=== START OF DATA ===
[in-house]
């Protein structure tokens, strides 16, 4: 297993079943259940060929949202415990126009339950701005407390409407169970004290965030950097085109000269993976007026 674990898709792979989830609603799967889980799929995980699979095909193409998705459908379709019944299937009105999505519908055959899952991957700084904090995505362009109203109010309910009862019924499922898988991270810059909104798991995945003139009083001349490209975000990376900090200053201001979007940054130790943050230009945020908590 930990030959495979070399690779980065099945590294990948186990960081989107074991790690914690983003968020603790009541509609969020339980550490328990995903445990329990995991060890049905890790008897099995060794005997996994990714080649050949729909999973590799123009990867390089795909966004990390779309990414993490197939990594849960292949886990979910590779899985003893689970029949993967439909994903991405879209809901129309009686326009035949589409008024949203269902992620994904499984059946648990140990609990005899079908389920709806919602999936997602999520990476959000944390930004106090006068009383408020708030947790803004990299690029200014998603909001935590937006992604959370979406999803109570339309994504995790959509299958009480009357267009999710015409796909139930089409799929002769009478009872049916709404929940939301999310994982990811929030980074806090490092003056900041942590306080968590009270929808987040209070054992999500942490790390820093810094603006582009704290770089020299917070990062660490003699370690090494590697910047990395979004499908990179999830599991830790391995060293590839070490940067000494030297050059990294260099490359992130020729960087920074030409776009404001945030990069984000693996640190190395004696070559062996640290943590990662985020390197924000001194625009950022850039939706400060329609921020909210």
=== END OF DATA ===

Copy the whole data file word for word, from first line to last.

[in-house]
């Protein structure tokens, strides 16, 4: 297993079943259940060929949202415990126009339950701005407390409407169970004290965030950097085109000269993976007026 674990898709792979989830609603799967889980799929995980699979095909193409998705459908379709019944299937009105999505519908055959899952991957700084904090995505362009109203109010309910009862019924499922898988991270810059909104798991995945003139009083001349490209975000990376900090200053201001979007940054130790943050230009945020908590 930990030959495979070399690779980065099945590294990948186990960081989107074991790690914690983003968020603790009541509609969020339980550490328990995903445990329990995991060890049905890790008897099995060794005997996994990714080649050949729909999973590799123009990867390089795909966004990390779309990414993490197939990594849960292949886990979910590779899985003893689970029949993967439909994903991405879209809901129309009686326009035949589409008024949203269902992620994904499984059946648990140990609990005899079908389920709806919602999936997602999520990476959000944390930004106090006068009383408020708030947790803004990299690029200014998603909001935590937006992604959370979406999803109570339309994504995790959509299958009480009357267009999710015409796909139930089409799929002769009478009872049916709404929940939301999310994982990811929030980074806090490092003056900041942590306080968590009270929808987040209070054992999500942490790390820093810094603006582009704290770089020299917070990062660490003699370690090494590697910047990395979004499908990179999830599991830790391995060293590839070490940067000494030297050059990294260099490359992130020729960087920074030409776009404001945030990069984000693996640190190395004696070559062996640290943590990662985020390197924000001194625009950022850039939706400060329609921020909210």